Longtime Penn State football coach Joe Paterno recently announced his plans to retire at the end of the season. Paterno’s announcement comes as the university is embroiled in controversy over the Jerry Sandusky child sexual abuse charges.
"I am absolutely devastated by the developments in this case. I grieve for the children and their families, and I pray for their comfort and relief," Paterno said in a statement released just after initial reports confirming his pending retirement.
"I have come to work every day for the last 61 years with one clear goal in mind: To serve the best interests of this university and the young men who have been entrusted to my care. I have the same goal today.
"That's why I have decided to announce my retirement effective at the end of this season. At this moment the Board of Trustees should not spend a single minute discussing my status. They have far more important matters to address. I want to make this as easy for them as I possibly can.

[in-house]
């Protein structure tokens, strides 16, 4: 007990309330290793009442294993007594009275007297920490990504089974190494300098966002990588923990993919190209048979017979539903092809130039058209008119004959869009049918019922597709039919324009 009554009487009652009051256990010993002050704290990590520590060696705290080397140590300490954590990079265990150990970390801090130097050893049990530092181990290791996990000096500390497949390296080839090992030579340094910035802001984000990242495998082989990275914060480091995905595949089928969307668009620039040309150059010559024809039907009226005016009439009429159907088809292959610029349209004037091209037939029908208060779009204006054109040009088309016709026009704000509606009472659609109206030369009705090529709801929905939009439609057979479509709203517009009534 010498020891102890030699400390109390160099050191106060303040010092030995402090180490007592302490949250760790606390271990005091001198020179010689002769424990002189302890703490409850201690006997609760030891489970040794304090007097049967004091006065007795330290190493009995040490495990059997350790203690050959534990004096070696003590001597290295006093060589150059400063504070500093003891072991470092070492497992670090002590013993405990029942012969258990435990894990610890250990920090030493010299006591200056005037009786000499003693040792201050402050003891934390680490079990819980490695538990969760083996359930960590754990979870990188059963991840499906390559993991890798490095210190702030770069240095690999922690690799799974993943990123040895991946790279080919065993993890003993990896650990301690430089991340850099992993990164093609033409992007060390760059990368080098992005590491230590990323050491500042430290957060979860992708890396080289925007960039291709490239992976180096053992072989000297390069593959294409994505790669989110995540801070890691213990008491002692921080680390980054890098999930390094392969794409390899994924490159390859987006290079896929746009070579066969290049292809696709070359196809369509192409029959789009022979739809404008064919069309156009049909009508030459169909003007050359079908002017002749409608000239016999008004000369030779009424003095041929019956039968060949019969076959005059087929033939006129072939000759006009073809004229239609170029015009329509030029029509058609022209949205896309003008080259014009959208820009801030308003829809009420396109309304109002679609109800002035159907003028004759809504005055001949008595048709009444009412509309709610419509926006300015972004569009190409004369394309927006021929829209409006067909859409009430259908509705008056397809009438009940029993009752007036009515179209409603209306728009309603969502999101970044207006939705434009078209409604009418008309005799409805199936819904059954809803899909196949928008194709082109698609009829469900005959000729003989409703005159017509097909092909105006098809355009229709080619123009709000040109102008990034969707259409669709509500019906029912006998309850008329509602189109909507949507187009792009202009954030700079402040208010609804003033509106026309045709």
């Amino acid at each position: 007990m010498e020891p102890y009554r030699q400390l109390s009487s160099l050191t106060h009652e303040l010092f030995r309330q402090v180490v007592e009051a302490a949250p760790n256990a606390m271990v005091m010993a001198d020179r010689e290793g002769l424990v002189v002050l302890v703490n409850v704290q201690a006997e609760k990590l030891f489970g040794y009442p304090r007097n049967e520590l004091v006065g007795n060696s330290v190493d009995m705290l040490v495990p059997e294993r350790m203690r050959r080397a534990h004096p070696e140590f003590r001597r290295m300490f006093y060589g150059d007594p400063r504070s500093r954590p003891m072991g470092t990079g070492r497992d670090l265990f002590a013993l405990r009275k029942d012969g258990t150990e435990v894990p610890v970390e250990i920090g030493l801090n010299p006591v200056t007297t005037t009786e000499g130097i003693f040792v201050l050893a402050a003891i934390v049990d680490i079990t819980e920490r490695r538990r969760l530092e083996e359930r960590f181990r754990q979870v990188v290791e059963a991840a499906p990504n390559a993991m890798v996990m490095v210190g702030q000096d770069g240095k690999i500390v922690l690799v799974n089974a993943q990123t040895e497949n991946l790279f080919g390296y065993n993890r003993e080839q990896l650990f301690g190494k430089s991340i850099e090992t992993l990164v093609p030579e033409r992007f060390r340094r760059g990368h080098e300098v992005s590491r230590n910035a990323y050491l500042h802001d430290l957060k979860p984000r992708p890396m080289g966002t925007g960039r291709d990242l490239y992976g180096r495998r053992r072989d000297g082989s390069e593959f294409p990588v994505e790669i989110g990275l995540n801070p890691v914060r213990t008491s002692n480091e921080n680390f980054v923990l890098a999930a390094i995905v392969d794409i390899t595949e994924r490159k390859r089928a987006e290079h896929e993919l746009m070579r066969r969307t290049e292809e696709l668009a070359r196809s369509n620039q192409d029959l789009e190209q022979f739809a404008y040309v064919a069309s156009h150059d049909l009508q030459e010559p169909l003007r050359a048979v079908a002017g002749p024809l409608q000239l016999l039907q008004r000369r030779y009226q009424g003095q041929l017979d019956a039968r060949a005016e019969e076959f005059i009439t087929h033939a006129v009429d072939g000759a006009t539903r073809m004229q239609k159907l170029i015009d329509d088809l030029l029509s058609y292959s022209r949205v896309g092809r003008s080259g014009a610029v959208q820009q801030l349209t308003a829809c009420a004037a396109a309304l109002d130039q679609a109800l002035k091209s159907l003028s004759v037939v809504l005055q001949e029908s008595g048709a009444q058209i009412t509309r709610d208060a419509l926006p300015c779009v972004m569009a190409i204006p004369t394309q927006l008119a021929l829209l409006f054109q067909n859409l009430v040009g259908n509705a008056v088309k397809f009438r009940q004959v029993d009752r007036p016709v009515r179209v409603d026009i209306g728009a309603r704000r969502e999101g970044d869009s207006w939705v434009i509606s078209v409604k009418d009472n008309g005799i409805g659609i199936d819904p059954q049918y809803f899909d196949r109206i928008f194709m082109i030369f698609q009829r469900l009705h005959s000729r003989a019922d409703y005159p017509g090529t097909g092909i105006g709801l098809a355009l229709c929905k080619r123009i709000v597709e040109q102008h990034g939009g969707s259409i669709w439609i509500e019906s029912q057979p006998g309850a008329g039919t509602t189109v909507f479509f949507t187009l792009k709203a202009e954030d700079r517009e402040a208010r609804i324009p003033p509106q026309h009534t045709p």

"This is a tragedy. It is one of the great sorrows of my life. With the benefit of hindsight, I wish I had done more. My goals now are to keep my commitments to my players and staff and finish the season with dignity and determination. And then I will spend the rest of my life doing everything I can to help this university."
Paterno has not been accused of any legal wrongdoing, though many have called for his immediate retirement due to his moral obligation to file police reports against Sandusky.
Sandusky was charged by a state grand jury with counts of deviate sexual intercourse, corruption of minors, endangering the welfare of a child, and indecent assault. Despite initial reports claimed Sandusky sexually abused eight young boys, however, after a hotline was offered for victims, the number appears ‘closer to twenty.’ The 84-year-old coach still plans to coach the Nittany Lions in their last home game of the season against Nebraska this Saturday.